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The Unique Struggles Of Having Expensive Taste, But No Money

My name is Zara Barrie, and I'm addicted to expensive things. It wasn't a choice I consciously made, like sexuality or my God-given genetics — I was born this way.

Since I was a little girl, I always chose the most extravagant item on the menu. My palate has always desired oysters and black truffles and champagne.

When my mother took us to the toy store, while my siblings would find themselves teeming with excitement over Legos and Barbies — I would be magnetically drawn toward the display of luxurious silken headbands and plush stuffed animals and high-priced porcelain dolls not suited for the likes of children.

Before I attained the capability to fathom what “expensive” even meant, I was lusting after haute couture gowns, designer leather jackets, vintage croc clutches and fabulous orange Hermès Birkin bags that I would longingly gaze at from the intoxicating, shiny pages of a magazine.

My love of all things expensive isn't exclusive to clothes; I love expensive cities like Paris and New York and adore five-star hotels.

The only sport I've ever enjoyed is horse riding, and I feel far more at home in a posh hotel bar than I do the grungy dive.

Go right ahead, self-righteous hipster, burn me at the stake, and hang me out to dry. I'm no longer ashamed of my bourgeois ways — I embrace them.

The trouble is: I don't have money.

I'm a creative, and creative careers don't pay. I work endless hours yet hardly scrape by.

I'm also a stubborn soul who refuses to take on a job I hate (I'm fiercely dedicated and passionate about my creative work), so a career transition into something more financially fruitful simply isn't an option for me.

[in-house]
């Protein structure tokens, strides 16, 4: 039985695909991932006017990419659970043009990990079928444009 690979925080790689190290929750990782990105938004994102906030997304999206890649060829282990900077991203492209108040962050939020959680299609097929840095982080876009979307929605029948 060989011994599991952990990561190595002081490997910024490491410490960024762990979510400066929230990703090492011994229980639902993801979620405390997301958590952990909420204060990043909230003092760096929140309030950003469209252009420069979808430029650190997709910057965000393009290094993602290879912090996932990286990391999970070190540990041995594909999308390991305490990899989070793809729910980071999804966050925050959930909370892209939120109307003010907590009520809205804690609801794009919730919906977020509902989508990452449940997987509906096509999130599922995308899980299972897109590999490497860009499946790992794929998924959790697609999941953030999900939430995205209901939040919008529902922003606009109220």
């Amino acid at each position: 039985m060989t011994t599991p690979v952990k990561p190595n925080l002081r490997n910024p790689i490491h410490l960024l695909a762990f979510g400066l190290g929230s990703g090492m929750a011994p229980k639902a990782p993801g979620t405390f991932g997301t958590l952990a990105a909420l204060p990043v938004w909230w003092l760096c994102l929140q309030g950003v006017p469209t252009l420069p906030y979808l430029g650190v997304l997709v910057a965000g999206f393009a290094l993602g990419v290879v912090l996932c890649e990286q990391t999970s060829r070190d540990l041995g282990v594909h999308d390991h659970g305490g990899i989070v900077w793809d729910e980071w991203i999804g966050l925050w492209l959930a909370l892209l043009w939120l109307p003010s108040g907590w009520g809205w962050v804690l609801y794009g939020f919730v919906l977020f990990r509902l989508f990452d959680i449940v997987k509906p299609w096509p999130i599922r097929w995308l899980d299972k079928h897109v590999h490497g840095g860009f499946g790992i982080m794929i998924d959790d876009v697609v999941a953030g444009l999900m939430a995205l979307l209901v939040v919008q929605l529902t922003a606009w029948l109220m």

On the very same note, there is no way in hell I'm trading in my Helmut Lang for Forever 21.

I'm not about to sacrifice an evening spent consuming black truffle macaroni and cheese at The Waverly Inn for a two-for-one special at Applebee's (hey — to each her own).

My inability to sway has made my life full of some very unique challenges exclusive to all of us girls doomed with expensive taste and NO money:

You live in perpetual fear of the credit card decline.

At this stage in the game, my credit card has declined so many times; I feel a legitimate rush of accomplishment every time it's approved.

I can't explain the salty waves of anxiety that wash over my entire body every single time I'm waiting on a seemingly endless line to purchase a new pair of shoes or a lavish new scent.

My inner voice pleads: “Please go through, please go through. Please, DEAR HIGHER POWER UP ABOVE, go through — I vow to never buy a $150 face cream again if this limited edition Tom Ford fragrance simply goes through.

When you find yourself silently willing the universe to accept your credit card — you know you have a deep-rooted over-spending problem, and an additional therapy session is order this week  (yet another expensive habit you've cultivated).


Nothing upsets you quite like wealth and bad taste.

My mother always told me money doesn't buy class, and I've learned it most certainly doesn't buy style either.

In fact, all the fabulous fashion stars prancing around the city streets in gloriously sky-high shoes and synthetic silk lashes are usually the most broke babes on the block

No one who actually works in fashion makes money; it's the great myth of the fashion community. Fashion people are creative weirdos, not business moguls.

It pierces deeply into the core of my tender heart when I see a fabulously wealthy woman blow heaps of cash on tacky clothes, hideous furniture and expensive vacations to basic resorts free of imagination or character (why would you go to “Atlantis” when you could go to Cape Town or Saint-Tropez or Marrakesh or an East African Safari?).

I happen to be an inherently sweet and soulful young woman, so I don't necessarily resent her for her lack of taste but am rather fueled with an irrepressible desire to help her learn how to properly spend her unlimited budget.